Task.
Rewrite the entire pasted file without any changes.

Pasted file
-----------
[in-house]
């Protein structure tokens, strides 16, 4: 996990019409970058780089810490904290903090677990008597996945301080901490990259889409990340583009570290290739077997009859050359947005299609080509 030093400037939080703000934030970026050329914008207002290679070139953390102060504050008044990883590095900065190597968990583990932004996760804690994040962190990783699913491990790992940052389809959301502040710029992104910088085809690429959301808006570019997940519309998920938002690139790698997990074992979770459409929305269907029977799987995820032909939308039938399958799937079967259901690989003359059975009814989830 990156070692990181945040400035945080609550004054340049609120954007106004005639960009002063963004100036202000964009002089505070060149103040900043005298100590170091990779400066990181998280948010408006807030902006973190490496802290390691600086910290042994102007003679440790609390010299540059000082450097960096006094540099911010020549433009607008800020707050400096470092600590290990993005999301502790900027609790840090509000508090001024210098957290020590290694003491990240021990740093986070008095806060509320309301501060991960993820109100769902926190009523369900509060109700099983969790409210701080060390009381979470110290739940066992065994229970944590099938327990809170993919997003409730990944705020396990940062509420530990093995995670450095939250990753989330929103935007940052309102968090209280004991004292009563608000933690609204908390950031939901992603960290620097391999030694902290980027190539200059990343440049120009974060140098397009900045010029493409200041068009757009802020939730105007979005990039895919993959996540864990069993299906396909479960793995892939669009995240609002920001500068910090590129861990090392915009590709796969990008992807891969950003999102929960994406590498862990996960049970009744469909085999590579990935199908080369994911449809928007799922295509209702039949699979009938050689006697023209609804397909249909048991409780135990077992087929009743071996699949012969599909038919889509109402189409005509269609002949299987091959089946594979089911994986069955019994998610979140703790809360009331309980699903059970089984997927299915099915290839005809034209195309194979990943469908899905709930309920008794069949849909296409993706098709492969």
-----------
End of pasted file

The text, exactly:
[in-house]
């Protein structure tokens, strides 16, 4: 996990019409970058780089810490904290903090677990008597996945301080901490990259889409990340583009570290290739077997009859050359947005299609080509 030093400037939080703000934030970026050329914008207002290679070139953390102060504050008044990883590095900065190597968990583990932004996760804690994040962190990783699913491990790992940052389809959301502040710029992104910088085809690429959301808006570019997940519309998920938002690139790698997990074992979770459409929305269907029977799987995820032909939308039938399958799937079967259901690989003359059975009814989830 990156070692990181945040400035945080609550004054340049609120954007106004005639960009002063963004100036202000964009002089505070060149103040900043005298100590170091990779400066990181998280948010408006807030902006973190490496802290390691600086910290042994102007003679440790609390010299540059000082450097960096006094540099911010020549433009607008800020707050400096470092600590290990993005999301502790900027609790840090509000508090001024210098957290020590290694003491990240021990740093986070008095806060509320309301501060991960993820109100769902926190009523369900509060109700099983969790409210701080060390009381979470110290739940066992065994229970944590099938327990809170993919997003409730990944705020396990940062509420530990093995995670450095939250990753989330929103935007940052309102968090209280004991004292009563608000933690609204908390950031939901992603960290620097391999030694902290980027190539200059990343440049120009974060140098397009900045010029493409200041068009757009802020939730105007979005990039895919993959996540864990069993299906396909479960793995892939669009995240609002920001500068910090590129861990090392915009590709796969990008992807891969950003999102929960994406590498862990996960049970009744469909085999590579990935199908080369994911449809928007799922295509209702039949699979009938050689006697023209609804397909249909048991409780135990077992087929009743071996699949012969599909038919889509109402189409005509269609002949299987091959089946594979089911994986069955019994998610979140703790809360009331309980699903059970089984997927299915099915290839005809034209195309194979990943469908899905709930309920008794069949849909296409993706098709492969």